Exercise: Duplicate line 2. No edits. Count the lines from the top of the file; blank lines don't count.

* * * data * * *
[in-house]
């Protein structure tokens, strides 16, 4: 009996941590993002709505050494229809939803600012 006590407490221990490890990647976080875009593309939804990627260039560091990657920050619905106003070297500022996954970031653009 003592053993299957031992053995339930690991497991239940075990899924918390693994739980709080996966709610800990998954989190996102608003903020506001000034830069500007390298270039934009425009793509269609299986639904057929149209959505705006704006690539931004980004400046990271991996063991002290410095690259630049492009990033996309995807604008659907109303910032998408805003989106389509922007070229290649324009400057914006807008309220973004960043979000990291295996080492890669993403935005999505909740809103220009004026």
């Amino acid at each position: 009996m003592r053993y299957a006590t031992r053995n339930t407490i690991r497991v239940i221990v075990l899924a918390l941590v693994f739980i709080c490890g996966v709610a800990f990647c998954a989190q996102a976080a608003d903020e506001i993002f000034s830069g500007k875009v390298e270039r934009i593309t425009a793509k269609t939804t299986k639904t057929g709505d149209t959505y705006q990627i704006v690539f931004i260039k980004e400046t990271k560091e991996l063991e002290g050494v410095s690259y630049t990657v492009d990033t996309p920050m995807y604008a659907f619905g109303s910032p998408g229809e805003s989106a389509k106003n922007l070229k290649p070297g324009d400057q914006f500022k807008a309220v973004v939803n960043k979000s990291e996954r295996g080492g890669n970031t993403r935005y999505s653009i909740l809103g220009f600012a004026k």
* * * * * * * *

């Protein structure tokens, strides 16, 4: 009996941590993002709505050494229809939803600012 006590407490221990490890990647976080875009593309939804990627260039560091990657920050619905106003070297500022996954970031653009 003592053993299957031992053995339930690991497991239940075990899924918390693994739980709080996966709610800990998954989190996102608003903020506001000034830069500007390298270039934009425009793509269609299986639904057929149209959505705006704006690539931004980004400046990271991996063991002290410095690259630049492009990033996309995807604008659907109303910032998408805003989106389509922007070229290649324009400057914006807008309220973004960043979000990291295996080492890669993403935005999505909740809103220009004026």